President Abdel Fattah al-Sisi on Thursday inaugurates a “new” Suez Canal in a historic moment of national pride, as Egypt seeks to boost its economy and international standing.
The event in the port city of Ismailiya, due to be attended by several heads of state including French President Francois Hollande, comes two years after then army chief Sisi overthrew his Islamist predecessor.
Sisi broke ground on the project last August after being elected president on promises of strengthening security and reviving a dilapidated economy.
Initial time frame estimates put construction of the new route at up to three years, but Sisi set an ambitious target of just one year.
Meeting that is being touted as a landmark achievement, rivalling the digging of the original 192-kilometre (119-mile) canal which opened in 1869 after almost a decade of work.
The new section, built at a cost of $9 billion (7.9 billion euros) and funded entirely by Egyptian investors, runs part of the way alongside the existing canal connecting the Red Sea and the Mediterranean.
“It’s an achievement for the people who managed to fund it as a national project and accomplished it through perseverance and hard work,” Sisi’s office has said.
It involved 37 kilometers of dry digging, creating what is effectively a “second lane,” and widening and deepening another 35 kilometers of the existing canal.
It will cut the waiting period for vessels from 18 hours to 11.
By 2023 the number of ships using the canal will increase to 97 per day from 49 now.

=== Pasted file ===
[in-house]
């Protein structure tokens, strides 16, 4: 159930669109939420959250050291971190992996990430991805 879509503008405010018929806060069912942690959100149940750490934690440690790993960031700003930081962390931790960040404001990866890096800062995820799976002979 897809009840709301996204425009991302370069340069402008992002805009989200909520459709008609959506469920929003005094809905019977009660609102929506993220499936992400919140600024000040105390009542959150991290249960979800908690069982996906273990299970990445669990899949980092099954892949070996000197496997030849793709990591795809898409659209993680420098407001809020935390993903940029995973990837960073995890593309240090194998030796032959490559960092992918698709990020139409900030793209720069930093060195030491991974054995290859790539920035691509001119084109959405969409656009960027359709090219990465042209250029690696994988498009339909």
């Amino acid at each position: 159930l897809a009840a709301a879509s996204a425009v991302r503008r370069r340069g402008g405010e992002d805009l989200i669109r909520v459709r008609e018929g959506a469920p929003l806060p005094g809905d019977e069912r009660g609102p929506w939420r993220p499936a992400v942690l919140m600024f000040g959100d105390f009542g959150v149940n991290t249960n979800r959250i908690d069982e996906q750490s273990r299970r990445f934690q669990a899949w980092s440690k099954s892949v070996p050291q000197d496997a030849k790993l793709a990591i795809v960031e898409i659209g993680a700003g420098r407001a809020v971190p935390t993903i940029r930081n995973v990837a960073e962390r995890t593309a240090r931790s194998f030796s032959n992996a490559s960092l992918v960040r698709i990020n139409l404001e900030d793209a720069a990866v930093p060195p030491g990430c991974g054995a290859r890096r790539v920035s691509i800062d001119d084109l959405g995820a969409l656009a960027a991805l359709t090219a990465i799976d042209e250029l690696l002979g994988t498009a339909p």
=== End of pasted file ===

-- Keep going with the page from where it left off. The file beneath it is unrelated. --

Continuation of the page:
Officials hope the new waterway will more than double Suez earnings from $5.3 billion expected at the end of 2015 to $13.2 billion in 2023.
Sisi will open the ceremony by joining a naval parade, with some 10,000 policemen standing guard across six provinces, state media said.
Newly-acquired French Rafale warplanes and U.S. F-16s delivered last week will also be on display.
Banners saying “New Suez Canal: Egypt’s Gift to the World” and hundreds of Egyptian flags grace the streets of Cairo and other cities.
The waterway is a cornerstone for Sisi to boost his regime’s legitimacy after a deadly crackdown killed hundreds and jailed thousands of supporters of ousted president Mohamed Mursi, including women.
In revenge, militants have killed hundreds of policemen and soldiers, mostly in the Sinai Peninsula that lies between Israel, the Gaza Strip and the Suez Canal.
On Wednesday, the Islamic State of Iraq and Syria (ISIS) group’s Egyptian affiliate posted a video online threatening to execute within 48 hours a Croatian man it kidnapped last month if Muslim women jailed in the country were not released.
Amr Adly, of the Carnegie Middle East Center, said that “since Mursi’s ouster, the new regime is engaged in a political conflict to prove its legitimacy inside and outside Egypt.
“The ability to accomplish such an economic project is part of cementing this legitimacy.”
The waterway is part of a comprehensive project to develop the area adjacent to the canal into an industrial hub.
“There is a stream of investors who want to invest, because the level of trust in Egypt and its political leadership is very high,” Suez Canal Authority chief Mahob Mameesh said last week.
He said about one million jobs are expected to be created over the next 15 years.
Fawaz Gerges, of the London School of Economics and Political Science, called it “a magnificent project” but added that it “does not resolve the structural challenge facing the economy.”SHOW MORE